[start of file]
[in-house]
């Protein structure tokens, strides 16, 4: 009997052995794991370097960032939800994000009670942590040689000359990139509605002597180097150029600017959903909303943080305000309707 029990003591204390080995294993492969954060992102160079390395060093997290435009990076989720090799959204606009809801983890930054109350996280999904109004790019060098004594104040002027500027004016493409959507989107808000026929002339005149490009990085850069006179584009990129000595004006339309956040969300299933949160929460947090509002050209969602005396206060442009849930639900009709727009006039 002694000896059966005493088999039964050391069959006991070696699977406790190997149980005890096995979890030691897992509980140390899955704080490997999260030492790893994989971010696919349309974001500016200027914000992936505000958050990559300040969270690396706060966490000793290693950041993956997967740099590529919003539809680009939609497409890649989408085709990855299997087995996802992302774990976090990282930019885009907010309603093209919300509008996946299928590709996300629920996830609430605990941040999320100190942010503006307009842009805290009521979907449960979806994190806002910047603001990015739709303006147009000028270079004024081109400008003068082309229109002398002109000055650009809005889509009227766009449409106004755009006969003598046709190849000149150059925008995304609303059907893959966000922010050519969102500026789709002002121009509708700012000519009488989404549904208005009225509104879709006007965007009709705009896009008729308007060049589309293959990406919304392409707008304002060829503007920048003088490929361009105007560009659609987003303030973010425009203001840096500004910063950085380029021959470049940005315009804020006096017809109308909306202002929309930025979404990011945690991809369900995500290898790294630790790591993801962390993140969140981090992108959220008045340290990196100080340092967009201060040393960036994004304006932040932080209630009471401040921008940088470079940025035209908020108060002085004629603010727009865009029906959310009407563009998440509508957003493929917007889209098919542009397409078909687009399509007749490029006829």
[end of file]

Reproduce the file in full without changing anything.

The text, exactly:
[in-house]
């Protein structure tokens, strides 16, 4: 009997052995794991370097960032939800994000009670942590040689000359990139509605002597180097150029600017959903909303943080305000309707 029990003591204390080995294993492969954060992102160079390395060093997290435009990076989720090799959204606009809801983890930054109350996280999904109004790019060098004594104040002027500027004016493409959507989107808000026929002339005149490009990085850069006179584009990129000595004006339309956040969300299933949160929460947090509002050209969602005396206060442009849930639900009709727009006039 002694000896059966005493088999039964050391069959006991070696699977406790190997149980005890096995979890030691897992509980140390899955704080490997999260030492790893994989971010696919349309974001500016200027914000992936505000958050990559300040969270690396706060966490000793290693950041993956997967740099590529919003539809680009939609497409890649989408085709990855299997087995996802992302774990976090990282930019885009907010309603093209919300509008996946299928590709996300629920996830609430605990941040999320100190942010503006307009842009805290009521979907449960979806994190806002910047603001990015739709303006147009000028270079004024081109400008003068082309229109002398002109000055650009809005889509009227766009449409106004755009006969003598046709190849000149150059925008995304609303059907893959966000922010050519969102500026789709002002121009509708700012000519009488989404549904208005009225509104879709006007965007009709705009896009008729308007060049589309293959990406919304392409707008304002060829503007920048003088490929361009105007560009659609987003303030973010425009203001840096500004910063950085380029021959470049940005315009804020006096017809109308909306202002929309930025979404990011945690991809369900995500290898790294630790790591993801962390993140969140981090992108959220008045340290990196100080340092967009201060040393960036994004304006932040932080209630009471401040921008940088470079940025035209908020108060002085004629603010727009865009029906959310009407563009998440509508957003493929917007889209098919542009397409078909687009399509007749490029006829």